I’m often asked when is the right time to see a physio? People are understandably cautious about making appointments for minor problems, yet also risk prolonging pain and suffering by not acting soon enough.
So when is the optimum time?
A simple rule of thumb is to answer these questions:
- Are you in pain?
- Are you a little stiff, finding it a little bit hard to move but do not have any pain with every day movements?
- Are you moving well without issues, no stiffness or difficulty?
If you answered YES for any of these, see your physio immediately. A lot of people put off their visit to the physio thinking “…I’ll give it time, the pain will subside”. But if you are in genuine, lasting pain it’s possible the injury will worsen and you will only prolong pain and suffering.
Many injuries require treatment for adequate recovery. A physio should identify the source of the pain, and put steps into place for a recovery.
If the stiffness/tightness remains after 24-48 hours then see your physiotherapist. If at any point the stiffness changes to become actual pain then, like point one, see your physio immediately. If the stiffness disappears after 24-48 hours it’s a good sign that the body can heal naturally from the increased load being placed on it. But stiffness/tightness can create bad movement patterns which cause bad habits leading to pain. Getting it examined as a preventative measure can often solve the problem in fewer sessions than if it graduates to genuine pain.
If you are maintaining your highest level of activity – exercise, recreation, work and study without any pain or stiffness you only need to see a physio every 3-4 months per year. If you’re excellent then every 6 months.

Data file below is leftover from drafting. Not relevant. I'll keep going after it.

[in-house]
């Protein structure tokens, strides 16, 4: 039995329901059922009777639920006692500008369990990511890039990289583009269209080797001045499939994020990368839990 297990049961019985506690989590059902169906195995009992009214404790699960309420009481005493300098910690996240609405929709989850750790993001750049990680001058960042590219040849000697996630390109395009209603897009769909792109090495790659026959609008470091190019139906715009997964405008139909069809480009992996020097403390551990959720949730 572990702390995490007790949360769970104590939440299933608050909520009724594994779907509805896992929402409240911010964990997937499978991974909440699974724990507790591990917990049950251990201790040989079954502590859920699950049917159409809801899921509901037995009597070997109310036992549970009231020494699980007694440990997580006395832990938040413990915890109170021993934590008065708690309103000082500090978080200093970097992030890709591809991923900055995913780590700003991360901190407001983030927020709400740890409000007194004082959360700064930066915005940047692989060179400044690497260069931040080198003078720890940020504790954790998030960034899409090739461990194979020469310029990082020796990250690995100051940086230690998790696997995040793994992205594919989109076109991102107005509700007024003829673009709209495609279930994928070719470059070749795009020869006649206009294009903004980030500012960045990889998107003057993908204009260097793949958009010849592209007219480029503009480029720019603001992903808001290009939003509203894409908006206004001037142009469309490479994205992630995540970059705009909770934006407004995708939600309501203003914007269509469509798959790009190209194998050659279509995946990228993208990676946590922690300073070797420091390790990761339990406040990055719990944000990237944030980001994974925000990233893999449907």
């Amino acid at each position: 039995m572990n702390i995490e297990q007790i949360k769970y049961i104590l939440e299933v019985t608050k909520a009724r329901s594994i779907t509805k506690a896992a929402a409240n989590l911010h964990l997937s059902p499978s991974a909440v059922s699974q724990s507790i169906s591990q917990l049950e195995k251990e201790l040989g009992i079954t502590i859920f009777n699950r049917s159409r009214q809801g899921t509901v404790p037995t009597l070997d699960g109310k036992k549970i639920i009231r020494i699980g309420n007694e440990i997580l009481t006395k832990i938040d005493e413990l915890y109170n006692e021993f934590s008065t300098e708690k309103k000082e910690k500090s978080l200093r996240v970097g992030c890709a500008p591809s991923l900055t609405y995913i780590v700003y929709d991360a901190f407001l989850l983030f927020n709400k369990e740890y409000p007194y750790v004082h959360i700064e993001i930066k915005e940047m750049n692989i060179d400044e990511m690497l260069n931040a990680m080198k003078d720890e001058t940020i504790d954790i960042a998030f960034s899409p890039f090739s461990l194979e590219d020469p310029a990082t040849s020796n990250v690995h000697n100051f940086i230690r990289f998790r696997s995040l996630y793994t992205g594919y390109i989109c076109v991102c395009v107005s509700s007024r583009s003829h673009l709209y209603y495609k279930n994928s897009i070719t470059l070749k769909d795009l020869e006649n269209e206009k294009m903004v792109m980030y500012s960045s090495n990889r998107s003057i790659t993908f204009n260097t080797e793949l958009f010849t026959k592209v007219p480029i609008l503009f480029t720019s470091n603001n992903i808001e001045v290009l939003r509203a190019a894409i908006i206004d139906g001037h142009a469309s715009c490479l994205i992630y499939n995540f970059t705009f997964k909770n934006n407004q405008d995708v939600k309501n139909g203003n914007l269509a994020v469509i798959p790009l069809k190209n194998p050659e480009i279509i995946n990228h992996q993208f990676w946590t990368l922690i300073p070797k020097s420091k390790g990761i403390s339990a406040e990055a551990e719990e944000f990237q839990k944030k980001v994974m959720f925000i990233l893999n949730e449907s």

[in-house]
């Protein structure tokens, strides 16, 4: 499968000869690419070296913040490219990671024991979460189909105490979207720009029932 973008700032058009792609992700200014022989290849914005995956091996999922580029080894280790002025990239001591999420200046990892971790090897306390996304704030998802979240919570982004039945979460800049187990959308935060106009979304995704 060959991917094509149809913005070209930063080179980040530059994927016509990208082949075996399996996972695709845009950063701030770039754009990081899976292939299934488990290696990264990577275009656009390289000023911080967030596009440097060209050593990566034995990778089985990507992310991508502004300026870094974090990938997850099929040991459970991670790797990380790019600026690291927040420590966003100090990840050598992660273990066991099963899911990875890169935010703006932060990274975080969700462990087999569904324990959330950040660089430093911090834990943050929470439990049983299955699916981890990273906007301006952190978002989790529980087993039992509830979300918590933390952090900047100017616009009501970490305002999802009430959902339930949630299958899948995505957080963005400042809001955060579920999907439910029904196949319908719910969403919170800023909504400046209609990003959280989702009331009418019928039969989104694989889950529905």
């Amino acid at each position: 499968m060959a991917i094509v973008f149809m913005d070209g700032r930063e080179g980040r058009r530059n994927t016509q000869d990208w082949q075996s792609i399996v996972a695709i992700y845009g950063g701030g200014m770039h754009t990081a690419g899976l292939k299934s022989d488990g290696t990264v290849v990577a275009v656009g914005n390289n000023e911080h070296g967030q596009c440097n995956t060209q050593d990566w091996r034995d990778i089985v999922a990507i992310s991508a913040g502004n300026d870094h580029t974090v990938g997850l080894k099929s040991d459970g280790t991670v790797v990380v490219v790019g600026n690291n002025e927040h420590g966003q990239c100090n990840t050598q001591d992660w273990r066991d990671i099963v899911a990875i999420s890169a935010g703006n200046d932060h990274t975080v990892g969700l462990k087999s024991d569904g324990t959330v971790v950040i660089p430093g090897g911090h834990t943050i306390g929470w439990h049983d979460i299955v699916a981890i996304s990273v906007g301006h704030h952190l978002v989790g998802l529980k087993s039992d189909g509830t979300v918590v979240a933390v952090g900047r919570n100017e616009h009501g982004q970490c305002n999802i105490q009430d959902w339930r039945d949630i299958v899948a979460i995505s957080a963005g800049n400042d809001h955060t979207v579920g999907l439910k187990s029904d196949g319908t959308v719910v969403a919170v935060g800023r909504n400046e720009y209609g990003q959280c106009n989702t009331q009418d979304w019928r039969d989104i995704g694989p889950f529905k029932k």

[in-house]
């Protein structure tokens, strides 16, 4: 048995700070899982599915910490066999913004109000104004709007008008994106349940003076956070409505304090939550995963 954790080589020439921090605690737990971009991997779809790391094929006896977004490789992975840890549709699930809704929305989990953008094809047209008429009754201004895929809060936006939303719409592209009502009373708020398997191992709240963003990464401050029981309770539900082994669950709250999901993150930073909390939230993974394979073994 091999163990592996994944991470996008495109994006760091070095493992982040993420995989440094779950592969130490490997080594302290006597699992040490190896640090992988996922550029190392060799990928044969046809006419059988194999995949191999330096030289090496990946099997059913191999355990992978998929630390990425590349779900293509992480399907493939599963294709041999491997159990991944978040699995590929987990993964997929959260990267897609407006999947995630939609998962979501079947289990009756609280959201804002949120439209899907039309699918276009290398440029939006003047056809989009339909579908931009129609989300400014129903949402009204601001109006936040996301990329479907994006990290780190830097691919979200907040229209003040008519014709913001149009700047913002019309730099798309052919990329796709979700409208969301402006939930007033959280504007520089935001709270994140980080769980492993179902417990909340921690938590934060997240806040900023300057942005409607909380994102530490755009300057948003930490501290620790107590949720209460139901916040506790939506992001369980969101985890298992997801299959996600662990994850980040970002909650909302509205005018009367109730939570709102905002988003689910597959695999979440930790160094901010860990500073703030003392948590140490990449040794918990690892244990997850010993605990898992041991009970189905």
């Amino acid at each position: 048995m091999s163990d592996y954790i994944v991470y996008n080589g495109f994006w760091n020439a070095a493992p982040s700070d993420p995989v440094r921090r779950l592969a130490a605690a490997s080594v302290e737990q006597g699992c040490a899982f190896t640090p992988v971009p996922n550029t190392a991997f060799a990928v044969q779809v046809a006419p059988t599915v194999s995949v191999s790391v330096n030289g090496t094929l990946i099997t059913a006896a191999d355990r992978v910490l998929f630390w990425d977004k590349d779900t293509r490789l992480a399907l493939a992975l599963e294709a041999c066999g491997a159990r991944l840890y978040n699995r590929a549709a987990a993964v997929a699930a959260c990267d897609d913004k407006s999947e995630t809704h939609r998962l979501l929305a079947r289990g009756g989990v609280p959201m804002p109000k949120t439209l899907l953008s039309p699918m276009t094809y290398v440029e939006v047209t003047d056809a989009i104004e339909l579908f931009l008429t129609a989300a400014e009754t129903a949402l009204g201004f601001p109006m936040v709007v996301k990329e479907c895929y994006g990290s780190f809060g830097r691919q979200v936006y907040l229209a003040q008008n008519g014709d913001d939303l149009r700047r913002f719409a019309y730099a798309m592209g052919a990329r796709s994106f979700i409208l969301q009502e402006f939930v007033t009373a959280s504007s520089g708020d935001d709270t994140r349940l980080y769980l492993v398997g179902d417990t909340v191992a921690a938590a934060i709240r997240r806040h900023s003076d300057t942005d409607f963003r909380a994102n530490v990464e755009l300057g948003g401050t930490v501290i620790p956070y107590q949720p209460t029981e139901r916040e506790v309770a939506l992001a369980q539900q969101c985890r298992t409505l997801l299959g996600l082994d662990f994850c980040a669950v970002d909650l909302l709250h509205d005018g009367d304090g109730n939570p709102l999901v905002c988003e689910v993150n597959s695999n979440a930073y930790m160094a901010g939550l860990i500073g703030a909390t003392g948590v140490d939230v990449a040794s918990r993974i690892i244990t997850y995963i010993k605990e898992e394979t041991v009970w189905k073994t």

What should I expect from physiotherapy?
Firstly, you should expect to see some improvement in three sessions or fewer with your physio. A bad injury may take longer to get over, but there should be some tangible improvement in that time.
If you suffer from chronic pain you should at least sense that there is not only some level of improvement, but that there is a plan in place for you to follow.
For those who do not experience improvement in three sessions or fewer, I recommend getting a second opinion with a different physio.
Secondly, a physio should provide you with specific exercises to aid your recovery. After the first or second visit there should be an exercise plan in place, which may involve exercise to be done at home, at your gym or in a hydrotherapy pool.
Finally, your physiotherapist should inform you of the ways they are measuring your improvement. There will be certain tests being conducted which reveal your improvement, all as part of a broader plan to recovery.
Tell us, when was the last time you went to the physio?